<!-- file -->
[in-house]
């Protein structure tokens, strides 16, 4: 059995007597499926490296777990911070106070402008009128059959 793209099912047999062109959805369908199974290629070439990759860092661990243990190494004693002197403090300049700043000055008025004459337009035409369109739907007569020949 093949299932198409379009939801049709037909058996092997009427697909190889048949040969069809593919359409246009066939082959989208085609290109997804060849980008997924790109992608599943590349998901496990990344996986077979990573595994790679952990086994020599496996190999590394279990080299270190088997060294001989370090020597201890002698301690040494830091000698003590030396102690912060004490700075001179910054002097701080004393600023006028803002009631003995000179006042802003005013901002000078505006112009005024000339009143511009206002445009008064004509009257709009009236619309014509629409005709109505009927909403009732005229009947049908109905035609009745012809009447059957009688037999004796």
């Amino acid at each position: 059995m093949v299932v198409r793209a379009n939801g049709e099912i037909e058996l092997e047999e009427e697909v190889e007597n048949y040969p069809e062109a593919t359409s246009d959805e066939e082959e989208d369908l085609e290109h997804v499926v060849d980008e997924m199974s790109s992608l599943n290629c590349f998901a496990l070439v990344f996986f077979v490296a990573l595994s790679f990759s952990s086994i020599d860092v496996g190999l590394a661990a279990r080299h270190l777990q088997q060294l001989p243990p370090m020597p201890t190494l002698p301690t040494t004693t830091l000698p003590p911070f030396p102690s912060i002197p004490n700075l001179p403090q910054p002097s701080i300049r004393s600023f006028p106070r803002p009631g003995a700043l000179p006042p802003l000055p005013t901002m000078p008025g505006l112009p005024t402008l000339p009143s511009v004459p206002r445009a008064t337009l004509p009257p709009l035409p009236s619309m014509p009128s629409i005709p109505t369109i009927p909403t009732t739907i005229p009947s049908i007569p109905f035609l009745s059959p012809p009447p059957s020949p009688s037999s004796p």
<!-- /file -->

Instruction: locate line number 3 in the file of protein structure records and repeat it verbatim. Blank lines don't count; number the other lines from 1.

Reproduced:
């Amino acid at each position: 059995m093949v299932v198409r793209a379009n939801g049709e099912i037909e058996l092997e047999e009427e697909v190889e007597n048949y040969p069809e062109a593919t359409s246009d959805e066939e082959e989208d369908l085609e290109h997804v499926v060849d980008e997924m199974s790109s992608l599943n290629c590349f998901a496990l070439v990344f996986f077979v490296a990573l595994s790679f990759s952990s086994i020599d860092v496996g190999l590394a661990a279990r080299h270190l777990q088997q060294l001989p243990p370090m020597p201890t190494l002698p301690t040494t004693t830091l000698p003590p911070f030396p102690s912060i002197p004490n700075l001179p403090q910054p002097s701080i300049r004393s600023f006028p106070r803002p009631g003995a700043l000179p006042p802003l000055p005013t901002m000078p008025g505006l112009p005024t402008l000339p009143s511009v004459p206002r445009a008064t337009l004509p009257p709009l035409p009236s619309m014509p009128s629409i005709p109505t369109i009927p909403t009732t739907i005229p009947s049908i007569p109905f035609l009745s059959p012809p009447p059957s020949p009688s037999s004796p």